A recent conversation transported me to a forest landscape in Maine. An unique opportunity to advise a client during the pre-construction planning phase took me on a six hour car ride to deep woods and a barely passable road–it was late March and the snow a lingering shadow. The building site sloped to a noisy creek alive with winter snowmelt that one could hear but not see.
Armed with the results of the perk tests for the leaching field and the decision to save as many trees as possible, we noted where the winter sun would warm the house and flood rooms with light. I asked the questions : where do you like to read in the morning? What do you like to see with your eyes half opened? Where do you eat breakfast or drink coffee? The same questions were reviewed for the late winter afternoon. Then we discussed the role of shade in the summer. In that part of Maine it might be July and August that needed shade relief in the late afternoon as sun would be welcome in the morning rooms. These considerations determined shifts in the interior plan. We also noted the direction of the harshest winds of winter (northwest) and discussed the option of a conifer planting to shield the house.
We noted trees to remove to provide light within the house. We noted deciduous trees that would provide shade in summer while allowing spirit- affirming sun in late fall, winter, and early spring seasons. Based on those observations we marked corners of the house and important trees to protect during the construction process.
We studied how the drive might approach the house. I’ve often found when siting paths and drives through forest landscapes that the tree spatial pattern will tell you the route. Traveling thru groves, special trees, and underplantings the drive was designed to provide special views. We considered the sun’s role to help thaw winter ice on the route from car to house door to ease the daily tread. And where it might prevent a treacherous icy winter slope for a car’s descent to parking pad near the front door. We mapped where the car would park for visitor and homeowner, the greeting to the home, the views and the sensory woodland experience.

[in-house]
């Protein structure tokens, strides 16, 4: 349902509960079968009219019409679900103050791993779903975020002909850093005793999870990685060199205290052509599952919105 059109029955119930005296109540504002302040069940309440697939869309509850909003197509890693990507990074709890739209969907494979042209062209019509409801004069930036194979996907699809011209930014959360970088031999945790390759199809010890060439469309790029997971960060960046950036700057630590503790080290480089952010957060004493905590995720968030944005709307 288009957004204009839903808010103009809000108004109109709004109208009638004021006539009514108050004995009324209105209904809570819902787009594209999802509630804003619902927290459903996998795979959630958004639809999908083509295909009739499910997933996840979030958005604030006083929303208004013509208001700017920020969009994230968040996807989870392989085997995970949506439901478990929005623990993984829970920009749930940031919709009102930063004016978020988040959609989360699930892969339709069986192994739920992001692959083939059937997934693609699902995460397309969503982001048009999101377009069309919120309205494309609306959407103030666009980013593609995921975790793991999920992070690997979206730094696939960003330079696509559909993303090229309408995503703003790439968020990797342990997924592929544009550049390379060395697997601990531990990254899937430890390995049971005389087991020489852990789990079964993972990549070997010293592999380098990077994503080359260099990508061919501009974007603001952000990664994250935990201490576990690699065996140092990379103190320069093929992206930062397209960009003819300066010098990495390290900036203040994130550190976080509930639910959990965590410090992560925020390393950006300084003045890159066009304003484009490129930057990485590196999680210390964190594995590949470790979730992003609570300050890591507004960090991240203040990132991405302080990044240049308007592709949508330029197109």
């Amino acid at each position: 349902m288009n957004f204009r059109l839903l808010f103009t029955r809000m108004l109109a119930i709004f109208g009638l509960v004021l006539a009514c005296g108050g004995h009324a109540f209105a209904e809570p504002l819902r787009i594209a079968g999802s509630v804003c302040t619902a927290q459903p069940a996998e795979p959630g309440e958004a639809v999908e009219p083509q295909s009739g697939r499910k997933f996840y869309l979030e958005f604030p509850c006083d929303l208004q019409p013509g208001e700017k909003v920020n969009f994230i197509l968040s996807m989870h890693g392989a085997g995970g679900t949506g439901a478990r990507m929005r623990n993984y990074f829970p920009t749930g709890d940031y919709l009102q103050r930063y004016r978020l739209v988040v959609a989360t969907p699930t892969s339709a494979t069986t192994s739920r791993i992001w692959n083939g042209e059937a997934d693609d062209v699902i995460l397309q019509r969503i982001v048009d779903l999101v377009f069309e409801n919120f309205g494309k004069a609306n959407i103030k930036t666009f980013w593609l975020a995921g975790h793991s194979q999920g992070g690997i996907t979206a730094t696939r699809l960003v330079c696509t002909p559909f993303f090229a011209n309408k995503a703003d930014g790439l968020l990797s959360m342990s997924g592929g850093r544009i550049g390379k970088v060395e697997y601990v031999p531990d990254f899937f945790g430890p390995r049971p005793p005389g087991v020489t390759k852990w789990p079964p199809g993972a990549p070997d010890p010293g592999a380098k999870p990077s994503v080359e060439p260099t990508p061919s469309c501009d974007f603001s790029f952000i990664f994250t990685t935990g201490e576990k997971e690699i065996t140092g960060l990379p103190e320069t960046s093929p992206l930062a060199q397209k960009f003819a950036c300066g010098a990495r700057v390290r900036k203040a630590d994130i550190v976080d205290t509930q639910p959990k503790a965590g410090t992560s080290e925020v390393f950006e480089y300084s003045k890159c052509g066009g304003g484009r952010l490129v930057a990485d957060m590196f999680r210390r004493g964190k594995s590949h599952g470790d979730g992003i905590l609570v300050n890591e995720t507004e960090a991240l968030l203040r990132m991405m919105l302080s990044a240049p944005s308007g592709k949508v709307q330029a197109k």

Opening further to the possiblities of the landscape, I asked the homeowner where he would like to listen to the spring brook and the rustle of summer leaves. From which open window would he most likely linger to listen to its song. Would it be morning in a warm sunny south facing room? or evening to lull him to sleep. He hadn’t thought about this, and his answer caused him to tweak the home’s interior lay-out.
We also looked for views–any sightlines to catch the silver reflection from sun or moon light dancing on the creek, views to sky, and long views within the forest that might be opened to provide some allusion to distance to allieviate the feeling of being walled in by forest.
Today I would look for places to locate a cistern to store stormwater collected from roofs and drives to be harvested for irrigation. And I would suggest a green roof to insulate and protect and solar panels to harvest the sun.
These kinds of landscape plannning questions apply to existing structures and in those in the remodeling planning process as well. The answers or preferences create an invisible interface with the landscape, a quality of soothing energy, and a sense of magic. Connecting to the land and its creatures creates a different kind of sustainablity–the daily experience that sustances the human soul.